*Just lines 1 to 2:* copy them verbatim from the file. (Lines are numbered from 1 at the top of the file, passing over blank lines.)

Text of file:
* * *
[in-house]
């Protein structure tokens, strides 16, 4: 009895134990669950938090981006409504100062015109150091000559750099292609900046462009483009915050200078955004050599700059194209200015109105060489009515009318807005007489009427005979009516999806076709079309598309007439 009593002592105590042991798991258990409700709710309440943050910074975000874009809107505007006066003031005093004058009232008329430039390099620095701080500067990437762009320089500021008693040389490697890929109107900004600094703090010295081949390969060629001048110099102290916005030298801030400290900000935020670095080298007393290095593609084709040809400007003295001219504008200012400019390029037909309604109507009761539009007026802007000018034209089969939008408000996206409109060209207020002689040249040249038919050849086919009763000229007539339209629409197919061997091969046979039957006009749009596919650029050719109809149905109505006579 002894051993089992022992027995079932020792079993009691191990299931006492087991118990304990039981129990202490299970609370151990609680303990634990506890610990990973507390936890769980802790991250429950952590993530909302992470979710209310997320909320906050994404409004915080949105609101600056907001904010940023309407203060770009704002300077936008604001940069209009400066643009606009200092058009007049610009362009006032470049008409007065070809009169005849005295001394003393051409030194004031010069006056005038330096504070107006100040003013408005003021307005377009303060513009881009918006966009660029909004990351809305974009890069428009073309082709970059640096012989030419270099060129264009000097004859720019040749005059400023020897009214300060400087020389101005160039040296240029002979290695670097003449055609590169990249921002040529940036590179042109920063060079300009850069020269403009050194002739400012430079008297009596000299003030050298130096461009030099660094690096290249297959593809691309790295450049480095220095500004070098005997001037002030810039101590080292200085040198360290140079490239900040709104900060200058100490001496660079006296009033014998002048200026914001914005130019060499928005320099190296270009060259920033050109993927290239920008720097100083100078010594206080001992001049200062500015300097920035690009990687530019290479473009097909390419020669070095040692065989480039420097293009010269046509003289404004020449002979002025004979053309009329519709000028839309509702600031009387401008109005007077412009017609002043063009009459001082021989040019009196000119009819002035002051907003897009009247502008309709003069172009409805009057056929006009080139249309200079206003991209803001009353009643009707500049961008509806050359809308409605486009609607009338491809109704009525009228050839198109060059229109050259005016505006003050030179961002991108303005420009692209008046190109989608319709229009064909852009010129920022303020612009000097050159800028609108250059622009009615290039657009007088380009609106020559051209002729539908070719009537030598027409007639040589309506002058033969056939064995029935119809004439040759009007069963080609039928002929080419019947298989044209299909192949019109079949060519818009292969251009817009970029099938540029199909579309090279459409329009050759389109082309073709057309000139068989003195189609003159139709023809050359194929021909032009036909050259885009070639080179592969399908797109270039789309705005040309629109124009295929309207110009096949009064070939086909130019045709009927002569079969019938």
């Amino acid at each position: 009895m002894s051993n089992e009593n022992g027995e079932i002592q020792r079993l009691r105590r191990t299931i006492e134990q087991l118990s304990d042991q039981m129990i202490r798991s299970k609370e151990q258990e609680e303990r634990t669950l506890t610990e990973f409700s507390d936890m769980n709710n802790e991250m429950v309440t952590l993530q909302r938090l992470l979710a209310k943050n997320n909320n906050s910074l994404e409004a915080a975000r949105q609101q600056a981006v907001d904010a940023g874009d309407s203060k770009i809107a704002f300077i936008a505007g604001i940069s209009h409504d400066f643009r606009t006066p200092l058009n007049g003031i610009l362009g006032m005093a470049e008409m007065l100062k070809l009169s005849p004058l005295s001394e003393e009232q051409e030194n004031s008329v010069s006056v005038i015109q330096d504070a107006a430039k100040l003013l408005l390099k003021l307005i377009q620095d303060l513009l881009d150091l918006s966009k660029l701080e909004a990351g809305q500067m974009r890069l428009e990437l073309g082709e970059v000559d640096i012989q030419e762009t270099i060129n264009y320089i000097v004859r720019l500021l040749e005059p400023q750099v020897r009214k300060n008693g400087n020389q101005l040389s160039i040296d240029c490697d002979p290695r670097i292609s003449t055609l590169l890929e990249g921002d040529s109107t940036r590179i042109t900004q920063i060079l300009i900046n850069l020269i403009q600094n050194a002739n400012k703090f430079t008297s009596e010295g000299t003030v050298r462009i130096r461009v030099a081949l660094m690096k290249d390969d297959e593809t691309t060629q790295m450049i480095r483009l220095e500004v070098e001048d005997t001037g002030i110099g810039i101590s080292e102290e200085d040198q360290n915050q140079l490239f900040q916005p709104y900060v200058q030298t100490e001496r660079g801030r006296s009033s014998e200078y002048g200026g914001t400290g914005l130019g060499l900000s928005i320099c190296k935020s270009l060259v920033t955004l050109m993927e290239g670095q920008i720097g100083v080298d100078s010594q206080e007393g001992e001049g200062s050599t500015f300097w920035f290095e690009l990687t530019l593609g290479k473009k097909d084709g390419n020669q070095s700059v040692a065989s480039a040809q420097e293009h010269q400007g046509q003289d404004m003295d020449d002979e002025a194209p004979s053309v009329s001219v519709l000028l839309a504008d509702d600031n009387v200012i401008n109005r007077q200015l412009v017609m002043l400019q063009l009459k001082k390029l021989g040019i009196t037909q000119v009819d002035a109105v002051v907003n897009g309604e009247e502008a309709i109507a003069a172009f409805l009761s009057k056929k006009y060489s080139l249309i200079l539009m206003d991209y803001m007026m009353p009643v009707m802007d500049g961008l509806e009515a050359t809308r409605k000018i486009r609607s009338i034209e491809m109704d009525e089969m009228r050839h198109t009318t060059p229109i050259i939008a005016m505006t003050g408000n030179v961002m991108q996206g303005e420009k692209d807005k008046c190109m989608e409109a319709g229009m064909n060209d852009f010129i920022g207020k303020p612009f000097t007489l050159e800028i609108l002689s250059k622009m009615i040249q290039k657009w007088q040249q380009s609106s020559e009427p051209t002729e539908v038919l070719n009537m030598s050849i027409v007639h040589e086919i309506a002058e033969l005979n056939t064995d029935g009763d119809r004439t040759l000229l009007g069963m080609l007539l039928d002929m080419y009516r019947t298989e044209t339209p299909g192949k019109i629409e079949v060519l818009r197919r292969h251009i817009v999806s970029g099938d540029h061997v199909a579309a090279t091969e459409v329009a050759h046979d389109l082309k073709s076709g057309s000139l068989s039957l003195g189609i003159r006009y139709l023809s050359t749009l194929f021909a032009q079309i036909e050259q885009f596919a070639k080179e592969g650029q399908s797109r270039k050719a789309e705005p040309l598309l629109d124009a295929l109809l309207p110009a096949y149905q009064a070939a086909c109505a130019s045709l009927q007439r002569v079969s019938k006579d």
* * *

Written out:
[in-house]
């Protein structure tokens, strides 16, 4: 009895134990669950938090981006409504100062015109150091000559750099292609900046462009483009915050200078955004050599700059194209200015109105060489009515009318807005007489009427005979009516999806076709079309598309007439 009593002592105590042991798991258990409700709710309440943050910074975000874009809107505007006066003031005093004058009232008329430039390099620095701080500067990437762009320089500021008693040389490697890929109107900004600094703090010295081949390969060629001048110099102290916005030298801030400290900000935020670095080298007393290095593609084709040809400007003295001219504008200012400019390029037909309604109507009761539009007026802007000018034209089969939008408000996206409109060209207020002689040249040249038919050849086919009763000229007539339209629409197919061997091969046979039957006009749009596919650029050719109809149905109505006579 002894051993089992022992027995079932020792079993009691191990299931006492087991118990304990039981129990202490299970609370151990609680303990634990506890610990990973507390936890769980802790991250429950952590993530909302992470979710209310997320909320906050994404409004915080949105609101600056907001904010940023309407203060770009704002300077936008604001940069209009400066643009606009200092058009007049610009362009006032470049008409007065070809009169005849005295001394003393051409030194004031010069006056005038330096504070107006100040003013408005003021307005377009303060513009881009918006966009660029909004990351809305974009890069428009073309082709970059640096012989030419270099060129264009000097004859720019040749005059400023020897009214300060400087020389101005160039040296240029002979290695670097003449055609590169990249921002040529940036590179042109920063060079300009850069020269403009050194002739400012430079008297009596000299003030050298130096461009030099660094690096290249297959593809691309790295450049480095220095500004070098005997001037002030810039101590080292200085040198360290140079490239900040709104900060200058100490001496660079006296009033014998002048200026914001914005130019060499928005320099190296270009060259920033050109993927290239920008720097100083100078010594206080001992001049200062500015300097920035690009990687530019290479473009097909390419020669070095040692065989480039420097293009010269046509003289404004020449002979002025004979053309009329519709000028839309509702600031009387401008109005007077412009017609002043063009009459001082021989040019009196000119009819002035002051907003897009009247502008309709003069172009409805009057056929006009080139249309200079206003991209803001009353009643009707500049961008509806050359809308409605486009609607009338491809109704009525009228050839198109060059229109050259005016505006003050030179961002991108303005420009692209008046190109989608319709229009064909852009010129920022303020612009000097050159800028609108250059622009009615290039657009007088380009609106020559051209002729539908070719009537030598027409007639040589309506002058033969056939064995029935119809004439040759009007069963080609039928002929080419019947298989044209299909192949019109079949060519818009292969251009817009970029099938540029199909579309090279459409329009050759389109082309073709057309000139068989003195189609003159139709023809050359194929021909032009036909050259885009070639080179592969399908797109270039789309705005040309629109124009295929309207110009096949009064070939086909130019045709009927002569079969019938």